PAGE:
Although Redis is an in-memory data store, it does provide various methods to store and recover data to and from the system’s disk.
This article will discuss how to use persistence in the Redis database. It is good to note that we will not dive deep into how the methods of backup provided by Redis are implemented. Consider the documentation to learn more and discover which is best for your use case.
Redis provides various methods to implement persistence on its data stores. The major two methods include:
Let us learn how we can use each of the methods above.
What is RDB?
RDB or Redis Database File is a data structure that allows you to take snapshots of your Redis data. Redis will regularly take snapshots of your datasets and save them to a file using RDB as the persistence method.
There are various advantages and disadvantages of using RDB for persistence. These include:
Advantages of RDB.
- Using RDB is compact and hence allows for more data to be stored. It is, therefore, a great choice when you need to archive your datasets.
- It is easy to perform recovery measures using an RDB file.
- Compared to other methods such as AOF, RDB is faster when loading large datasets.
Disadvantages of RDB
- This method is not very suitable for emergency backups.
- It tends to use more system resources, such as the CPU.
What is AOF?
AOF of Append Only File is a method of persistence that writes a log of the actions received by the Redis cluster. This log file can then be used at the startup of the Redis server and recreate the entire dataset.
Similar to RDB, there are various advantages and disadvantages of using such methods.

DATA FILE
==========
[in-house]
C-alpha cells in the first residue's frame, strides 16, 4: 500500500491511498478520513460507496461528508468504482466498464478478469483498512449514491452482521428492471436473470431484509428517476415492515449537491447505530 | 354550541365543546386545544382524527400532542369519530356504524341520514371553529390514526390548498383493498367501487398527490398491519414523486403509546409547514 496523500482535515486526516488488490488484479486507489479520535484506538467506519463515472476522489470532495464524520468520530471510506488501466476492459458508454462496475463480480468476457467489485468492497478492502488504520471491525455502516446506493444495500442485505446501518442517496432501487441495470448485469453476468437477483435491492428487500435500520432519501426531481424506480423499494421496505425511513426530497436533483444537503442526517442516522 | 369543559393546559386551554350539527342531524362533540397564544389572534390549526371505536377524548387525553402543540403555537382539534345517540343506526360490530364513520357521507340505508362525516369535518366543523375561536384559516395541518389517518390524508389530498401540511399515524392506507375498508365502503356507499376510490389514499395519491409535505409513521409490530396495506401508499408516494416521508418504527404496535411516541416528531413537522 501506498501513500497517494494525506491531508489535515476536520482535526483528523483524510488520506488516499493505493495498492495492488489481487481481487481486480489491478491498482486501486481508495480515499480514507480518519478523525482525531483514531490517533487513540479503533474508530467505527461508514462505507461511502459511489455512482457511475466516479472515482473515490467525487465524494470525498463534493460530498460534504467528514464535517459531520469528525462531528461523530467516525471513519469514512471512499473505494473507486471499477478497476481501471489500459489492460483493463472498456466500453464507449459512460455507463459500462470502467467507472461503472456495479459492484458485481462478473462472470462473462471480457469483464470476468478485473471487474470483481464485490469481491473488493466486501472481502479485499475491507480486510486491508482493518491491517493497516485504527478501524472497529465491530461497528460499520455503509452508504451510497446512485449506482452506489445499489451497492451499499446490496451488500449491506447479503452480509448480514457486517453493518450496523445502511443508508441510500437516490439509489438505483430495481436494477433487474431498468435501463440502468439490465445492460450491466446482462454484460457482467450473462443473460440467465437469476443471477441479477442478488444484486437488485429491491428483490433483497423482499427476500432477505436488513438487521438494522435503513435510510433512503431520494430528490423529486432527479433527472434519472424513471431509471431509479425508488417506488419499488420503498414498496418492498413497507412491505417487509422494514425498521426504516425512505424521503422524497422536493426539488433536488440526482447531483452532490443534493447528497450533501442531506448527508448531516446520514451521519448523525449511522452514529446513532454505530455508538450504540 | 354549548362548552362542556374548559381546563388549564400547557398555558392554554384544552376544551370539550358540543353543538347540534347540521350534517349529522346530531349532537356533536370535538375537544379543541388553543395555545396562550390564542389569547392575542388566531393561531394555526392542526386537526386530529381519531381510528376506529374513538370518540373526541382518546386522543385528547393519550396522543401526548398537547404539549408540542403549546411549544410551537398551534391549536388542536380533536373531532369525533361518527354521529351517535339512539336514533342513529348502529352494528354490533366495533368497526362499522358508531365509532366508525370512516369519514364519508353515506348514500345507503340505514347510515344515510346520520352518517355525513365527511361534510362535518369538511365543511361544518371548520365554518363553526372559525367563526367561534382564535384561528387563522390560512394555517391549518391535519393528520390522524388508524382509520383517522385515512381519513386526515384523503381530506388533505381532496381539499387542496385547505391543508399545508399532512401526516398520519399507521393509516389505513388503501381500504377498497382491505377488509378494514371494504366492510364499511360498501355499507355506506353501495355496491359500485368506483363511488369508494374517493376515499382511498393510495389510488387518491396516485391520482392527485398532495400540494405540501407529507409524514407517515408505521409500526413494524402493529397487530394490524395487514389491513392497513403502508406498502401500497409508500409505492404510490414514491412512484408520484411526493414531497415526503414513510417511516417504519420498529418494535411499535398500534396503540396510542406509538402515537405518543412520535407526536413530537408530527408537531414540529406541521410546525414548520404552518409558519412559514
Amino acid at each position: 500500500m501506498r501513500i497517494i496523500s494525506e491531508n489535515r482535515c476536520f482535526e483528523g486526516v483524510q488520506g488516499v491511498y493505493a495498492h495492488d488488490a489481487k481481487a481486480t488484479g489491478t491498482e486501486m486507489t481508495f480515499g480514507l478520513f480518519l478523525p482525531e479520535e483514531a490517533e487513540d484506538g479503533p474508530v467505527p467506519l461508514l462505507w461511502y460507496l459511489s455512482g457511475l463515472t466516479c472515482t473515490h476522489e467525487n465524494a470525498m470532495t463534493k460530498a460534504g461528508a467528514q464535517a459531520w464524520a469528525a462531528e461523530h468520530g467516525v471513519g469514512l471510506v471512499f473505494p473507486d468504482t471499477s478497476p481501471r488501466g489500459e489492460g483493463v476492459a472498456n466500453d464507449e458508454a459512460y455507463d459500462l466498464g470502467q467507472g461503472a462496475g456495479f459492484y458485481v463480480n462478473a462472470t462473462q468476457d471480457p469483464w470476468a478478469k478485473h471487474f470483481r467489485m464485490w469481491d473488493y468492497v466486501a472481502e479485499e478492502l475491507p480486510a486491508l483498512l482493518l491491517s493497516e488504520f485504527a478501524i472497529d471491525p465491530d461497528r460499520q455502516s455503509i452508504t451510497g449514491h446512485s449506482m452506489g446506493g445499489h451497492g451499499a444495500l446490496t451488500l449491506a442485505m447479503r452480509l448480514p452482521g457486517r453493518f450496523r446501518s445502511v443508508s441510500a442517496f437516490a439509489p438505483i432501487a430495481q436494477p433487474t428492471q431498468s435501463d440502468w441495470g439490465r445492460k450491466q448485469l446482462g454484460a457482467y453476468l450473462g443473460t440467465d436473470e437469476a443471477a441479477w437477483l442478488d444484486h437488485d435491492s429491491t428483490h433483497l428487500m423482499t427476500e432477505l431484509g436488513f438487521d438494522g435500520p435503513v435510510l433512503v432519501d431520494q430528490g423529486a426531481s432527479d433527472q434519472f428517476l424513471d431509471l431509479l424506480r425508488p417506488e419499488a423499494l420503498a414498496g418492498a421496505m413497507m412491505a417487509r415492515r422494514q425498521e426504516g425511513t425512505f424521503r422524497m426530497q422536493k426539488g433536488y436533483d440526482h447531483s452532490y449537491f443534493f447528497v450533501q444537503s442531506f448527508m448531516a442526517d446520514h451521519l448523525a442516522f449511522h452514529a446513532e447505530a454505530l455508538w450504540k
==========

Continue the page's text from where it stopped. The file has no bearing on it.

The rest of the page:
Advantages of AOF
- It is much more suitable for RDB in case of emergency backups. AOF will continue to perform log backups in the background when it gets too big.
- Since the AOF method only appends the newly performed operations, there are minimal chances of data corruption.
- An AOF file is easy to understand and export as it logs the operations executed on the server sequentially.
Disadvantages of AOF
- Unlike RDB files, AOF backups are larger in size given the same dataset.
- Depending on the fsync policy, AOF backup can be slower compared to RDB.
How do Snapshots work?
Taking a snapshot in Redis will export all the data in the memory into a binary file. Typically, the snapshot file is under the name dump.rdb. The RDB file contains all the datasets in the memory, including configurations and the structure. This makes it very easy to restore data using the RDB file in case of failure.
Under the hood:
- Redis parent process will fork a child process to handle the snapshots to the RDB file.
- The child process will take all the datasets and write them to an RBD file.
- If the RDB process is configured to run at an interval, the old RBD file is overwritten with the contents of the new file.
How to perform a snapshot in Redis
Like everything else in Redis, performing a snapshot of your most current dataset is very straightforward.
Use the SAVE command to create dump.rdb file.
Note: Once you run the SAVE command, all the other clients will be blocked until the task is completed. Hence, it is not recommended to run in production or on an extensive dataset.
An alternative to the SAVE command is the BGSAVE. It will perform the backup in the background using a child process. Using the BGSAVE command does not block other clients.
Background saving started
How to use AOF?
To use the AOF command, use the BGREWRITEAOF command as:
Background append only file rewriting started
This article describes how you can use various persistence methods in Redis to backup your datasets in case of reboot or failure.
Thank you for reading!